Related: Bettman says Coyotes “cannot and will not remain in Glendale”

Into the fire: Halak, recalled yesterday, starts for Isles in Pittsburgh

Getty
1 Comment

A little scene setting for you.

New York heads into tonight’s massive game in Pittsburgh sitting two points back of Boston for the final wild card in the Eastern Conference. The Isles have two games in hand on the B’s — who are idle tonight — so a win could move them into a playoff spot.

As such, the Isles will start a goalie that hasn’t played in the NHL in 85 days.

Against the league’s highest-scoring offense.

The goalie in question is Jaroslav Halak, who’s spent the last three months playing for the Isles’ AHL affiliate in Bridgeport. Recalled yesterday, Halak will now face big league competition for the first time since Dec. 29, when he allowed four goals on 24 shots in a loss to Minnesota.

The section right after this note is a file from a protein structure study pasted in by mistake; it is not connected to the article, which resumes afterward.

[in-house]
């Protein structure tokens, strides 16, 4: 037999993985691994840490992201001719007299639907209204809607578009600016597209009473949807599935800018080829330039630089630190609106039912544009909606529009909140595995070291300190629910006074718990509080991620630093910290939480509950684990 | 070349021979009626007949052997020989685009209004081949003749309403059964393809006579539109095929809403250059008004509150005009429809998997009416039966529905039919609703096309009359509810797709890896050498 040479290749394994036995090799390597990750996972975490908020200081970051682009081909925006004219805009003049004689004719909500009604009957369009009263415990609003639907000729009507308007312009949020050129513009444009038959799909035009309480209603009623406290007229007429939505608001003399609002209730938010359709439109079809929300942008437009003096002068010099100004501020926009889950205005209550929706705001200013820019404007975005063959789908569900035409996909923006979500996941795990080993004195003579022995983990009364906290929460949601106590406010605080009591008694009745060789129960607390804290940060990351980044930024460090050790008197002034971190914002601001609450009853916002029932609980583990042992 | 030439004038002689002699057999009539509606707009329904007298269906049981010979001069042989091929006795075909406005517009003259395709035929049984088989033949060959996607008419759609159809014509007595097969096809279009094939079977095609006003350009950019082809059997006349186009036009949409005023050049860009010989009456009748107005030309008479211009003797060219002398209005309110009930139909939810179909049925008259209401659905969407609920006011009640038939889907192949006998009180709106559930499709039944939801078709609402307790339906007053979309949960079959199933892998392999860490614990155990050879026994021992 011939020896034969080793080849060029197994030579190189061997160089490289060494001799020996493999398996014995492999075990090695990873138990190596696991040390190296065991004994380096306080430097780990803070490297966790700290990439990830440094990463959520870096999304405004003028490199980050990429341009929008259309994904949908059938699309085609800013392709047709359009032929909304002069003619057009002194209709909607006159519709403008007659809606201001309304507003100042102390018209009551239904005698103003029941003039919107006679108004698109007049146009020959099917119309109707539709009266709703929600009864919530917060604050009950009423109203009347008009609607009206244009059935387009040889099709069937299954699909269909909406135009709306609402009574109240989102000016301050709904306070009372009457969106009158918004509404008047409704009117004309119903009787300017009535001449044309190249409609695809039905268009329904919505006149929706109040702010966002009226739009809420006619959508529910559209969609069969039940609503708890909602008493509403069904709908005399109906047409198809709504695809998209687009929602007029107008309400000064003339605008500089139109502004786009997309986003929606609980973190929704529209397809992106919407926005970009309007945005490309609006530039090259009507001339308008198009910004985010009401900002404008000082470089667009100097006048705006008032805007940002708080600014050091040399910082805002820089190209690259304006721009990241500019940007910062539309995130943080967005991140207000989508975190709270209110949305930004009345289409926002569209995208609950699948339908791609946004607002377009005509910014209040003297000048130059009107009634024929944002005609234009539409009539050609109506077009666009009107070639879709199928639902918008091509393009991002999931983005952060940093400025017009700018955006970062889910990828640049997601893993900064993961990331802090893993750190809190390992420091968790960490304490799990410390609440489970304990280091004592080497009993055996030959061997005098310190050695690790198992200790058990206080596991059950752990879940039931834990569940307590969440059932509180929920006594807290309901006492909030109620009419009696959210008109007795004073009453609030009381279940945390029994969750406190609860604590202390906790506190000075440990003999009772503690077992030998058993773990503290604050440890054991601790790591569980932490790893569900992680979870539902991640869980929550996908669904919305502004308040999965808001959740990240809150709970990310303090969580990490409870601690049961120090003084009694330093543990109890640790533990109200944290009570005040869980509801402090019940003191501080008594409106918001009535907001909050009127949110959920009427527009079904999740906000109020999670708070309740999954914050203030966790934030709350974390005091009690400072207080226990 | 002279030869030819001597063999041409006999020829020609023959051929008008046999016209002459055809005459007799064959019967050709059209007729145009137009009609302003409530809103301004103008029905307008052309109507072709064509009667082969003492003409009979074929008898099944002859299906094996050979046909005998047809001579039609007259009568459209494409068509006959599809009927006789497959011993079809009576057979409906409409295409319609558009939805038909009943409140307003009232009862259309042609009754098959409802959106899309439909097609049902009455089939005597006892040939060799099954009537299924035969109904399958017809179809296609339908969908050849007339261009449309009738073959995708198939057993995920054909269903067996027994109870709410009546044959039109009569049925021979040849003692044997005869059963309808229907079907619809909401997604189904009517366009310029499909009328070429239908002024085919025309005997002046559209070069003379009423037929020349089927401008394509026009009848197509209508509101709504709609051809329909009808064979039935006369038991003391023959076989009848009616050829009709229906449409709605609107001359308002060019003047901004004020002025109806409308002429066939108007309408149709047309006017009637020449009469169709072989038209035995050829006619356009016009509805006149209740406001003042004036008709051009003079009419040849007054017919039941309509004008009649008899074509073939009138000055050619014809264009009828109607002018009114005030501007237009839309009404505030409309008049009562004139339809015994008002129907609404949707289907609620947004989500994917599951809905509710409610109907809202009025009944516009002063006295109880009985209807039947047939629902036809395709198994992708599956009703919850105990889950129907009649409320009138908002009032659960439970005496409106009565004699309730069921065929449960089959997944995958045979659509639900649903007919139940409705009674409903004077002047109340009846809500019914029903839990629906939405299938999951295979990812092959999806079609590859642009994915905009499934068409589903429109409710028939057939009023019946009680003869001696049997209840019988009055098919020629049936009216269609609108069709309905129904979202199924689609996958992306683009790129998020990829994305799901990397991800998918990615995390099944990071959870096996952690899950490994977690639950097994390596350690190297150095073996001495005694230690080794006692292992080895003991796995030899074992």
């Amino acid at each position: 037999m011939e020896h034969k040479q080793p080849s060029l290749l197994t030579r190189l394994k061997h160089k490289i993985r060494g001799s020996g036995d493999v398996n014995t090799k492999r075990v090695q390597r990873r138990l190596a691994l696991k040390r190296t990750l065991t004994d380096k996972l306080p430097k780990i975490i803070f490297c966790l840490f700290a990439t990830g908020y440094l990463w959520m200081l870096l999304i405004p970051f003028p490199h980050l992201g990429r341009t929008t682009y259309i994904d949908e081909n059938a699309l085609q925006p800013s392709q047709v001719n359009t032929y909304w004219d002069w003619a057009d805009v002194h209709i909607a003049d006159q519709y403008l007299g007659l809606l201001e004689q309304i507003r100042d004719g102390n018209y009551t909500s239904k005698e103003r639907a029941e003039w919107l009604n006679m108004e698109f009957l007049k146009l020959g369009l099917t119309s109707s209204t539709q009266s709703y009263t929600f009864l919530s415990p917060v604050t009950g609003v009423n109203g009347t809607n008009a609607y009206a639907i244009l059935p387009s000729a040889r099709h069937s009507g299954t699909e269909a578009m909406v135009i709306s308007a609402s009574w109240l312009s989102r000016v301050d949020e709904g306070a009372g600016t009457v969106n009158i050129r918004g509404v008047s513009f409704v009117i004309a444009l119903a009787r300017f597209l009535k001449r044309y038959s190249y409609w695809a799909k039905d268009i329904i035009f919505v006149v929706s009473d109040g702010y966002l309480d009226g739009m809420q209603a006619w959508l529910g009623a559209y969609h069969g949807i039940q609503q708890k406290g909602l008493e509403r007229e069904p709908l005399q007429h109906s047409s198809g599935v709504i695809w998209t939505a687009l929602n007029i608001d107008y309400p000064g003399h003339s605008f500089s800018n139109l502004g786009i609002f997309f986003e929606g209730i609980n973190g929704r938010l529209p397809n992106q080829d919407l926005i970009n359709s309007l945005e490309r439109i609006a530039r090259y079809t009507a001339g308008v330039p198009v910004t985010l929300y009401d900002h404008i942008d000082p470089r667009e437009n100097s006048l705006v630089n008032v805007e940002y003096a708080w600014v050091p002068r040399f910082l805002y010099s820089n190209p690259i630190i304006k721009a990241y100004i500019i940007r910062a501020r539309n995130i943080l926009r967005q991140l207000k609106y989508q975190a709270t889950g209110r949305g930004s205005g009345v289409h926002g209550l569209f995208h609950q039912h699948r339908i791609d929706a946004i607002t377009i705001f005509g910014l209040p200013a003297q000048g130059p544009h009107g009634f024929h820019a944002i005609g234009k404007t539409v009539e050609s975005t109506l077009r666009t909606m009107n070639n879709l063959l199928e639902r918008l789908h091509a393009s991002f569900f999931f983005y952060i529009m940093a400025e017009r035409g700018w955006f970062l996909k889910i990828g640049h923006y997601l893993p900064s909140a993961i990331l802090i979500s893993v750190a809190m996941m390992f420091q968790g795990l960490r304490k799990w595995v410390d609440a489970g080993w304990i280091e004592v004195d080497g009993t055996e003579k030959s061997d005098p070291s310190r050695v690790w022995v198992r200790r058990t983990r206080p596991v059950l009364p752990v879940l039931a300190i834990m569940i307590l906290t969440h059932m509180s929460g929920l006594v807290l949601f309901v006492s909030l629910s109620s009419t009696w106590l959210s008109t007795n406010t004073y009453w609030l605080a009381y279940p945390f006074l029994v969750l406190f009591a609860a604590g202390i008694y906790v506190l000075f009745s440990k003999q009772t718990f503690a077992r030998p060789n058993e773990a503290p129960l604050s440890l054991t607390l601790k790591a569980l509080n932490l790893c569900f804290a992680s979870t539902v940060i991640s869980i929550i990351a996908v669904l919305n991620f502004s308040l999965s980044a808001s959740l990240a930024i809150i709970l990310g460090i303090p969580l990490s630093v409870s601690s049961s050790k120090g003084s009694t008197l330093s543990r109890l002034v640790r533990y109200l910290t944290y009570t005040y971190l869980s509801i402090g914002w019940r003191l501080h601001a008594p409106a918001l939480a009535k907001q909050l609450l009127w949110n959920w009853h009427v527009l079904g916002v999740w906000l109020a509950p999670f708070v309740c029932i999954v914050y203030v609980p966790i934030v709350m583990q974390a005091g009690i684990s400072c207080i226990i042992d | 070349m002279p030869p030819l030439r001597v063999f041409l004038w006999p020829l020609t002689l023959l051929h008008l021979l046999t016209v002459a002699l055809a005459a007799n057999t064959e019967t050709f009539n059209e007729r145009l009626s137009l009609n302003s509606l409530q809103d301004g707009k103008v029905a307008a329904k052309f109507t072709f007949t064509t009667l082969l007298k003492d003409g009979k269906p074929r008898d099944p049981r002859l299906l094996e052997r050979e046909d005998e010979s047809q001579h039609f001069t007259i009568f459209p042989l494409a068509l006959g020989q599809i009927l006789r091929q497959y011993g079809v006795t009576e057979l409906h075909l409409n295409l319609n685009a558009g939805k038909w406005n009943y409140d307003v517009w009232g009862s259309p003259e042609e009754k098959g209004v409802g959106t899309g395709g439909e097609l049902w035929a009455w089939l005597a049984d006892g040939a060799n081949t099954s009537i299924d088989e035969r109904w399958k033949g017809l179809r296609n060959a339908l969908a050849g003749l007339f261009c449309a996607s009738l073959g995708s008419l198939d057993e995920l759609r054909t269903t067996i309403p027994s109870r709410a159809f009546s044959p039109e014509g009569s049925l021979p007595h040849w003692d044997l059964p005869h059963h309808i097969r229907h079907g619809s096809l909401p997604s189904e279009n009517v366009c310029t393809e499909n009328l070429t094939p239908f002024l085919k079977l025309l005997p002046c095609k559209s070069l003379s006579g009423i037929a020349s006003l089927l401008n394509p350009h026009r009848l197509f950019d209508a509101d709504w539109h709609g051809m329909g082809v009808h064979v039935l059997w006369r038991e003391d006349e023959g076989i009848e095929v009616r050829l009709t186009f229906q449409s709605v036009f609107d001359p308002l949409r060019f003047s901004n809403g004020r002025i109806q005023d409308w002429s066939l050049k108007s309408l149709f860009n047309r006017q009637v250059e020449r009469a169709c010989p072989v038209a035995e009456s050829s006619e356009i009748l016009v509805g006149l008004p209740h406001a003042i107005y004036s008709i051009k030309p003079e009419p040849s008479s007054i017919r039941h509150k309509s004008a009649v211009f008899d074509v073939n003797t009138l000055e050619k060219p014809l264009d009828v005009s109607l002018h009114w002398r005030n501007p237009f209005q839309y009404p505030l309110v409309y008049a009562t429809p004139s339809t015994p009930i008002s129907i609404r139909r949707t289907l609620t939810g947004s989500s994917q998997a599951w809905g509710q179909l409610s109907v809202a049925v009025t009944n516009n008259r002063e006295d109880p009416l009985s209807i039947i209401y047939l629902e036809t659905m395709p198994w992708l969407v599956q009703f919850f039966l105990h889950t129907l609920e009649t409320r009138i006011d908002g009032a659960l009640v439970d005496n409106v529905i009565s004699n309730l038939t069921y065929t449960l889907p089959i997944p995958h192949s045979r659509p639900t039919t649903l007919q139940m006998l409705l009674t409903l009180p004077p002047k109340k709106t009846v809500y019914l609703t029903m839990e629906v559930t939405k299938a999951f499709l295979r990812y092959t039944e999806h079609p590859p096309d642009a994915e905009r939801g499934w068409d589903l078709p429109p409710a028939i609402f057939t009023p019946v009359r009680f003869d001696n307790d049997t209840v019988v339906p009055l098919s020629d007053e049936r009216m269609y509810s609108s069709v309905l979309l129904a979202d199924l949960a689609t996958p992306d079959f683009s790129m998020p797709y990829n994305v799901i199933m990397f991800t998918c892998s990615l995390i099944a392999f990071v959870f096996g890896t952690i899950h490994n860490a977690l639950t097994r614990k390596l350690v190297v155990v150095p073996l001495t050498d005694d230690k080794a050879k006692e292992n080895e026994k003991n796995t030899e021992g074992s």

(Afterward, then-head coach Jack Capuano ripped Halak, saying he gave up “some soft goals to start” and “wasn’t sharp at all.”)

But Halak’s been really good in Bridgeport.

He’s posted a 17-7-1 record with a 2.15 GAA and .925 save percentage, and a pair of shutouts. And given how spotty Berube’s play has been as Greiss’ backup, the Isles really had no other choice than to recall Halak.

The club is in the midst of a compacted part of the schedule. Greiss was excellent in Wednesday’s win over the Rangers — stopping 34 of 36 shots in a 3-2 victory — but he was also busy.

The Isles are in Pittsburgh tonight, then host the Bruins on Saturday — another massive game — then host the Preds on Monday. It’s a compact part of the schedule, and Berube’s struggles have rendered him virtually unplayable, given how meaningful the games are (and, to borrow a timeless cliche, how vital points are at this time of the year.)

So it’s Halak tonight, and possibly more down the stretch.